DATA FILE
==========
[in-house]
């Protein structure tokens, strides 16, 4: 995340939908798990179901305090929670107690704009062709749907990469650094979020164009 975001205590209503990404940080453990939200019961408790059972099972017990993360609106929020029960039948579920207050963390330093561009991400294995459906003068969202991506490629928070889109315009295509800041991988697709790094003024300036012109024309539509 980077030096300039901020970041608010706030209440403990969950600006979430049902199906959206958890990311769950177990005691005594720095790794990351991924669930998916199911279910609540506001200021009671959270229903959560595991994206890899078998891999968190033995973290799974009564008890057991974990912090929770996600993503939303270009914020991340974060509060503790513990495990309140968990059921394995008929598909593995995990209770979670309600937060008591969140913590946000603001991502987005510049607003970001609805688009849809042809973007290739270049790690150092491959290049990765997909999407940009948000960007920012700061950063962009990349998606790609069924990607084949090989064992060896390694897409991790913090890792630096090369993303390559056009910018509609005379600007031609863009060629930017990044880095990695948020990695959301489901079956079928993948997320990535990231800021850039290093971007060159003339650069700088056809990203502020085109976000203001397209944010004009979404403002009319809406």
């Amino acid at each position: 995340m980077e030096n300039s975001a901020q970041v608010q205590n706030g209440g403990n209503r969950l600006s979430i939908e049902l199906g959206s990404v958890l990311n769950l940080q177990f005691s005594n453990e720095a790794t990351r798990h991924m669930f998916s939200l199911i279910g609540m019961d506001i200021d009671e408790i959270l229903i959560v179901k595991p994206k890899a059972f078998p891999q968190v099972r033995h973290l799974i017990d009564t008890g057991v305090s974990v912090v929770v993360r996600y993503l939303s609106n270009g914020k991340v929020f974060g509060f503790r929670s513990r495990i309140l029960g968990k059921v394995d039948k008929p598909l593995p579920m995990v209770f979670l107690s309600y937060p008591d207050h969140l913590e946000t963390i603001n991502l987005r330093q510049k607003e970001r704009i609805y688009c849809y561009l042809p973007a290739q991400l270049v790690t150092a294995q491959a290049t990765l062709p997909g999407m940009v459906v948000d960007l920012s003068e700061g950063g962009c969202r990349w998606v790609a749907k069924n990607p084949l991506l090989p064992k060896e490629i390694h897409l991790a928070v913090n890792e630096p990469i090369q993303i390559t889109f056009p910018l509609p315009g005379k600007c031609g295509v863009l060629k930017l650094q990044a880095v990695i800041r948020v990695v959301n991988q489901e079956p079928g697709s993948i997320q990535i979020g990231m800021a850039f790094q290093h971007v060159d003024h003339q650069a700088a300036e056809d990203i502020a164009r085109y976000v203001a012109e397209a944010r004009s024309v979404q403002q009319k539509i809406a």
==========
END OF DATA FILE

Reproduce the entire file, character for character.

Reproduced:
[in-house]
């Protein structure tokens, strides 16, 4: 995340939908798990179901305090929670107690704009062709749907990469650094979020164009 975001205590209503990404940080453990939200019961408790059972099972017990993360609106929020029960039948579920207050963390330093561009991400294995459906003068969202991506490629928070889109315009295509800041991988697709790094003024300036012109024309539509 980077030096300039901020970041608010706030209440403990969950600006979430049902199906959206958890990311769950177990005691005594720095790794990351991924669930998916199911279910609540506001200021009671959270229903959560595991994206890899078998891999968190033995973290799974009564008890057991974990912090929770996600993503939303270009914020991340974060509060503790513990495990309140968990059921394995008929598909593995995990209770979670309600937060008591969140913590946000603001991502987005510049607003970001609805688009849809042809973007290739270049790690150092491959290049990765997909999407940009948000960007920012700061950063962009990349998606790609069924990607084949090989064992060896390694897409991790913090890792630096090369993303390559056009910018509609005379600007031609863009060629930017990044880095990695948020990695959301489901079956079928993948997320990535990231800021850039290093971007060159003339650069700088056809990203502020085109976000203001397209944010004009979404403002009319809406």
């Amino acid at each position: 995340m980077e030096n300039s975001a901020q970041v608010q205590n706030g209440g403990n209503r969950l600006s979430i939908e049902l199906g959206s990404v958890l990311n769950l940080q177990f005691s005594n453990e720095a790794t990351r798990h991924m669930f998916s939200l199911i279910g609540m019961d506001i200021d009671e408790i959270l229903i959560v179901k595991p994206k890899a059972f078998p891999q968190v099972r033995h973290l799974i017990d009564t008890g057991v305090s974990v912090v929770v993360r996600y993503l939303s609106n270009g914020k991340v929020f974060g509060f503790r929670s513990r495990i309140l029960g968990k059921v394995d039948k008929p598909l593995p579920m995990v209770f979670l107690s309600y937060p008591d207050h969140l913590e946000t963390i603001n991502l987005r330093q510049k607003e970001r704009i609805y688009c849809y561009l042809p973007a290739q991400l270049v790690t150092a294995q491959a290049t990765l062709p997909g999407m940009v459906v948000d960007l920012s003068e700061g950063g962009c969202r990349w998606v790609a749907k069924n990607p084949l991506l090989p064992k060896e490629i390694h897409l991790a928070v913090n890792e630096p990469i090369q993303i390559t889109f056009p910018l509609p315009g005379k600007c031609g295509v863009l060629k930017l650094q990044a880095v990695i800041r948020v990695v959301n991988q489901e079956p079928g697709s993948i997320q990535i979020g990231m800021a850039f790094q290093h971007v060159d003024h003339q650069a700088a300036e056809d990203i502020a164009r085109y976000v203001a012109e397209a944010r004009s024309v979404q403002q009319k539509i809406a």